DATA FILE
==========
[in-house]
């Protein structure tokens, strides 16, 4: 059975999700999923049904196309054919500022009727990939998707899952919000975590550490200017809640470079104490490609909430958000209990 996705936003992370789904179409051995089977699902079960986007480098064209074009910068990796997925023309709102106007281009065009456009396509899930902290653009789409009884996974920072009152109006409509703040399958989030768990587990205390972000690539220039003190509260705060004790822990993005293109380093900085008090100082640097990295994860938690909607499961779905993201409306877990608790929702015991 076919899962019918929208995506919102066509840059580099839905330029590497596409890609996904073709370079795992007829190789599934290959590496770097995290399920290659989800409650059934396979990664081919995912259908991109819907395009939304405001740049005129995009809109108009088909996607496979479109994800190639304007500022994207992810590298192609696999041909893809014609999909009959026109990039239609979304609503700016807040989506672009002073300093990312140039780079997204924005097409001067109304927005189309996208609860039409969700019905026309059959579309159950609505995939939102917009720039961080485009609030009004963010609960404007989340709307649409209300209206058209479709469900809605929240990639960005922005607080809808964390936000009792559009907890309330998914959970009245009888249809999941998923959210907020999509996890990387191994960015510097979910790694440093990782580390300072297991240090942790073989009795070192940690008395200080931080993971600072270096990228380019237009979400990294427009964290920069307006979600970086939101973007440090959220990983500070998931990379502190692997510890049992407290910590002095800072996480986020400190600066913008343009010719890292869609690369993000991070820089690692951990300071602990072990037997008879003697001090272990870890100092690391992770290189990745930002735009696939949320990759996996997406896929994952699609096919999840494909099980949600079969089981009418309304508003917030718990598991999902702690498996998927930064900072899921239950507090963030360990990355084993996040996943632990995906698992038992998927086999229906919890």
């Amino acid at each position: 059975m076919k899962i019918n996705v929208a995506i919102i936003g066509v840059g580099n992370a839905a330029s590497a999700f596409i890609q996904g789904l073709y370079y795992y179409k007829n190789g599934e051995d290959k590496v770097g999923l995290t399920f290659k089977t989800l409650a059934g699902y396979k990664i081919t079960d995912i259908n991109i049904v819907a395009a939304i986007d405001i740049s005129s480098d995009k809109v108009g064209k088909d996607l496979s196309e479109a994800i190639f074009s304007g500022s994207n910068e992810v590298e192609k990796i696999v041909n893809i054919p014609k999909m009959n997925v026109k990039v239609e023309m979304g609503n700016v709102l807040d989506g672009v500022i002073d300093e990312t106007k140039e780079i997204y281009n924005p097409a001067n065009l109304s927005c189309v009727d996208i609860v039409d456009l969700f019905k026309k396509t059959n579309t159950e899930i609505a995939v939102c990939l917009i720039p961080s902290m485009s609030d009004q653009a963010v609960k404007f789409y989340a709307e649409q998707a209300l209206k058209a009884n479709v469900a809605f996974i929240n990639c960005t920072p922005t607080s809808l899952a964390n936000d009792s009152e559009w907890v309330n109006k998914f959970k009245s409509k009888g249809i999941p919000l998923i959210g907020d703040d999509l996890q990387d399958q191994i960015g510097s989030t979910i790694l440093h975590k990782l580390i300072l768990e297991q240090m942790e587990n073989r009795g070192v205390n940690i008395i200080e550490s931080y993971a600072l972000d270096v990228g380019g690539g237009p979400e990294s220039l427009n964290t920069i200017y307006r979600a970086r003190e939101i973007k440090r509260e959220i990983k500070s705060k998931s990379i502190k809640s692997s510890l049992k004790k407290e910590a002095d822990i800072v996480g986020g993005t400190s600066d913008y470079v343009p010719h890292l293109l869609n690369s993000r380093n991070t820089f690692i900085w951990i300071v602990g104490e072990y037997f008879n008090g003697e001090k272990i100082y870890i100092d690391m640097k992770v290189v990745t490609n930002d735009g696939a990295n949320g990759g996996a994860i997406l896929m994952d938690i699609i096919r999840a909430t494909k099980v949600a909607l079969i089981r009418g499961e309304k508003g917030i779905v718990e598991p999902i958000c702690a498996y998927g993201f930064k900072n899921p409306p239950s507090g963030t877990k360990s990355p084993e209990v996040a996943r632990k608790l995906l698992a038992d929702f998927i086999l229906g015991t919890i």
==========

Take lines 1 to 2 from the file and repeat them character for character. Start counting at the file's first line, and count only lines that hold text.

[in-house]
């Protein structure tokens, strides 16, 4: 059975999700999923049904196309054919500022009727990939998707899952919000975590550490200017809640470079104490490609909430958000209990 996705936003992370789904179409051995089977699902079960986007480098064209074009910068990796997925023309709102106007281009065009456009396509899930902290653009789409009884996974920072009152109006409509703040399958989030768990587990205390972000690539220039003190509260705060004790822990993005293109380093900085008090100082640097990295994860938690909607499961779905993201409306877990608790929702015991 076919899962019918929208995506919102066509840059580099839905330029590497596409890609996904073709370079795992007829190789599934290959590496770097995290399920290659989800409650059934396979990664081919995912259908991109819907395009939304405001740049005129995009809109108009088909996607496979479109994800190639304007500022994207992810590298192609696999041909893809014609999909009959026109990039239609979304609503700016807040989506672009002073300093990312140039780079997204924005097409001067109304927005189309996208609860039409969700019905026309059959579309159950609505995939939102917009720039961080485009609030009004963010609960404007989340709307649409209300209206058209479709469900809605929240990639960005922005607080809808964390936000009792559009907890309330998914959970009245009888249809999941998923959210907020999509996890990387191994960015510097979910790694440093990782580390300072297991240090942790073989009795070192940690008395200080931080993971600072270096990228380019237009979400990294427009964290920069307006979600970086939101973007440090959220990983500070998931990379502190692997510890049992407290910590002095800072996480986020400190600066913008343009010719890292869609690369993000991070820089690692951990300071602990072990037997008879003697001090272990870890100092690391992770290189990745930002735009696939949320990759996996997406896929994952699609096919999840494909099980949600079969089981009418309304508003917030718990598991999902702690498996998927930064900072899921239950507090963030360990990355084993996040996943632990995906698992038992998927086999229906919890």